doctor and patient in video consultation

Telematics infrastructure 2.0: a look into the future

The telematics infrastructure enables the networking and digitalisation of Germany’s healthcare system. But it’s already time to take the next step: with the help of digital identities, the TI could soon be even faster, more flexible and fit for remote use. A practical use case demonstrates how TI 2.0 makes day-to-day processes easier for doctors and insured persons, and shows the new treatment methods that it makes possible.

Digital identities as the basis for TI 2.0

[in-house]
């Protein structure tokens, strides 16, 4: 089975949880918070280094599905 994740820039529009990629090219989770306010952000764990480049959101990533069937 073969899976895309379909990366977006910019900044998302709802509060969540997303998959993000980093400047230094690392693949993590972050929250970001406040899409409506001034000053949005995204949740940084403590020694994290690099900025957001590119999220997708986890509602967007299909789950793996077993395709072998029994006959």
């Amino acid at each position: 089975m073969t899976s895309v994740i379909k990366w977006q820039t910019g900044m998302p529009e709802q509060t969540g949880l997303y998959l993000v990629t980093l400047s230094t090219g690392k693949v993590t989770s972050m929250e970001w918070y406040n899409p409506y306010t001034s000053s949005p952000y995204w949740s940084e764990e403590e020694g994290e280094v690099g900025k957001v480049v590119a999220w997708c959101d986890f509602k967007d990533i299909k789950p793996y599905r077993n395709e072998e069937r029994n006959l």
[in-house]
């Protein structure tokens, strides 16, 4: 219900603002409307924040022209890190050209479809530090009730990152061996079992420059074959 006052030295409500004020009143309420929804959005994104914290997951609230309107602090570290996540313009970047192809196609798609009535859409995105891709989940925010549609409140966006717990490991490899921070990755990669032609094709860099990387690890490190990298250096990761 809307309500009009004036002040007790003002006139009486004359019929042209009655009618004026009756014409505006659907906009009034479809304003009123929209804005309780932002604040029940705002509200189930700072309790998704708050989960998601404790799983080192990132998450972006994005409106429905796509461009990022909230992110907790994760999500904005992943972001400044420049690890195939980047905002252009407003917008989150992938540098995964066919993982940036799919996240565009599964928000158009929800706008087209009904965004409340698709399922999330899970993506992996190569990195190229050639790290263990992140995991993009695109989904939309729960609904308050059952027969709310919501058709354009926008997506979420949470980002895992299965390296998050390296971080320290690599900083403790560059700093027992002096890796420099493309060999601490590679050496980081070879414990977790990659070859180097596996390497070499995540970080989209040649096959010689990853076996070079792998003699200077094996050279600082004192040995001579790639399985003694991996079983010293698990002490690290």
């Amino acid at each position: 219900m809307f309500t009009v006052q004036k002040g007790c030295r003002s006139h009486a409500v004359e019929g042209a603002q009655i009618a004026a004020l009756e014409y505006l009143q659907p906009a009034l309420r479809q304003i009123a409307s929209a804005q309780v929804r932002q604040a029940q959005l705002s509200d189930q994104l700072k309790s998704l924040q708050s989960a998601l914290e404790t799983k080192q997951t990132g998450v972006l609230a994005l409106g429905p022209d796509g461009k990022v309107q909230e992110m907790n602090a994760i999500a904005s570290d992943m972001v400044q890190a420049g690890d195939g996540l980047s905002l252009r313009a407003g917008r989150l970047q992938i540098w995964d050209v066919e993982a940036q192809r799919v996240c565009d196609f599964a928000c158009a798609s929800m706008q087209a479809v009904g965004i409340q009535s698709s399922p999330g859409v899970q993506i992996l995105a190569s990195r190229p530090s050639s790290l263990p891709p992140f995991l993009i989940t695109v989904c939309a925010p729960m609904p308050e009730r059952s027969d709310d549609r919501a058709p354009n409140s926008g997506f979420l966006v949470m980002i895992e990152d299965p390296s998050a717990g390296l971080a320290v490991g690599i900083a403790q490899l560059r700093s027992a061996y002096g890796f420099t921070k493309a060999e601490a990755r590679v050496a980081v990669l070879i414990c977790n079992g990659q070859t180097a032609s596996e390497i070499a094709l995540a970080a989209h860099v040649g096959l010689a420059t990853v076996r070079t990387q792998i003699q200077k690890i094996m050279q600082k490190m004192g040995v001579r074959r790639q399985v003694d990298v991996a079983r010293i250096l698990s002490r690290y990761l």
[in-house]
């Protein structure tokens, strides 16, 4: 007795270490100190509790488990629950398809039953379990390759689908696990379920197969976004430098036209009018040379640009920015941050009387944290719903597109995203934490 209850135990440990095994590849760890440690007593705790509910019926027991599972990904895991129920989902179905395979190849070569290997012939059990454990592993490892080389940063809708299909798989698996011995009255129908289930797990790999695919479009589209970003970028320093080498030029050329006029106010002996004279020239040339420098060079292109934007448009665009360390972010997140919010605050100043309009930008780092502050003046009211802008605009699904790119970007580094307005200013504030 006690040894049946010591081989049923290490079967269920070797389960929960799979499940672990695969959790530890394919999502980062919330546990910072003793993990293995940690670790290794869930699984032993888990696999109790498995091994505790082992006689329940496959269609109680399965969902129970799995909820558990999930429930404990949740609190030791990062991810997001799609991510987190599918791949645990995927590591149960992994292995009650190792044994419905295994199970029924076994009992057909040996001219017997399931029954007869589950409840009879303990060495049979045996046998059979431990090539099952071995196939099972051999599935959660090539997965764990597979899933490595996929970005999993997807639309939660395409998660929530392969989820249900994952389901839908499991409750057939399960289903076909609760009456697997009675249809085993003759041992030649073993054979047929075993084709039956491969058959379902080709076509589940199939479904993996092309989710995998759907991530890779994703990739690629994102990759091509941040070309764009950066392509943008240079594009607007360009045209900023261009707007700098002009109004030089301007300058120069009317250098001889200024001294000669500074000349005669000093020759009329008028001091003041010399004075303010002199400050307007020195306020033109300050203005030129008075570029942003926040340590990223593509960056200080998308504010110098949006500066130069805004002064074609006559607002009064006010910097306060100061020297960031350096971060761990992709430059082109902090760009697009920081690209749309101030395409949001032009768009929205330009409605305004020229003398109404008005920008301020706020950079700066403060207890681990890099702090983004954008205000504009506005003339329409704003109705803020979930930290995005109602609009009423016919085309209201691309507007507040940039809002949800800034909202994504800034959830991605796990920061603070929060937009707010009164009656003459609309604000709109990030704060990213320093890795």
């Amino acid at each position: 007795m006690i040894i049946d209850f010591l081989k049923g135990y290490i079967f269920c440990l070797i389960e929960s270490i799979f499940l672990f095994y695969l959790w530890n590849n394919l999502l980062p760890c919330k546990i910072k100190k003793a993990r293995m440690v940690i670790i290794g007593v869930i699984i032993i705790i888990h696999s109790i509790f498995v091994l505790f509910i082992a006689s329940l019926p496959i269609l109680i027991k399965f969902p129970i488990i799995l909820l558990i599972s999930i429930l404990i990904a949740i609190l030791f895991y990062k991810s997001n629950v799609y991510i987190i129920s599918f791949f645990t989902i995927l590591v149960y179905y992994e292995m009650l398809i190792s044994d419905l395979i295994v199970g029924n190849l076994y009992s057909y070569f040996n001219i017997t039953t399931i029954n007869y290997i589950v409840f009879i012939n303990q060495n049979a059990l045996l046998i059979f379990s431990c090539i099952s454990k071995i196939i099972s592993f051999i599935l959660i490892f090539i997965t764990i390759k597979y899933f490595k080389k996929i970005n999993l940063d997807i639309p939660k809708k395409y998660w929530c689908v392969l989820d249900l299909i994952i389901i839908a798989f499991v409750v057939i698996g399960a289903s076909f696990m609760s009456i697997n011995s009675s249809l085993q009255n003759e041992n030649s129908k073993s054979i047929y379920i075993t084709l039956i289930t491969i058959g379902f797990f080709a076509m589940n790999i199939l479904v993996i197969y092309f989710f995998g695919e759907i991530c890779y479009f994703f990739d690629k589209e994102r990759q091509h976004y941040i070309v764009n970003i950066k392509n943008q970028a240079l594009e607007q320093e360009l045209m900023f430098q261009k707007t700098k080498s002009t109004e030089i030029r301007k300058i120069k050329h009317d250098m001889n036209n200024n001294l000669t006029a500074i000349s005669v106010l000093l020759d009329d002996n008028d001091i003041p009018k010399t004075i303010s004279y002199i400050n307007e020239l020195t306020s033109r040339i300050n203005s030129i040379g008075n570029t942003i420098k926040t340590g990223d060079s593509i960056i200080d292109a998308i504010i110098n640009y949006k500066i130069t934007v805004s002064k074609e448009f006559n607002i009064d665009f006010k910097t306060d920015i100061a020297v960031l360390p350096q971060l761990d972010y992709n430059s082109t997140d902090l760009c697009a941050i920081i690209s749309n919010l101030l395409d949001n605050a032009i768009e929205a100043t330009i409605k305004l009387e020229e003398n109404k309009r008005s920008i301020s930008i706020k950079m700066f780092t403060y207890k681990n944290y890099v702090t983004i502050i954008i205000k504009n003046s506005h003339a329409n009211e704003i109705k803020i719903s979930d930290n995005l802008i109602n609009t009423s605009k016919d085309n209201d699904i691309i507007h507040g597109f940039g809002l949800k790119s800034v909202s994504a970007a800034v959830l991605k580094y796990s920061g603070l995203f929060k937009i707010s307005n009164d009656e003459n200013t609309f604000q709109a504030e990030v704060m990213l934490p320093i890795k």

The telematics infrastructure (TI) is the key to digitalising the healthcare system. All of the relevant stakeholders can connect with each other digitally through it and make use of applications such as the electronic patient file (ePA) and e-prescriptions. Until now, the authentication of doctors, pharmacists and psychotherapists in the digital healthcare network has required special hardware: participating healthcare institutions use the electronic ID card for medical practices and institutions (SMC-B) to authenticate themselves as medical facilities in order to access TI services. The electronic health professional card (eHBA) is a personalised chip card that healthcare professionals use to identify themselves in the telematics infrastructure. And although the TI is already setting new standards for digital healthcare, work is now being done to develop it further: From 2024, under the so-called telematics infrastructure 2.0, service providers should also be able to use digital identities, in addition to the haptic cards. Among other aspects, this could allow doctors to use their smartphones to connect to the telematics infrastructure using virtual authentication. The current situation is that the legal introduction of digital identities for insured persons is scheduled for 2023. An example of an application illustrates the tangible benefits that TI 2.0 can bring for physicians and patients.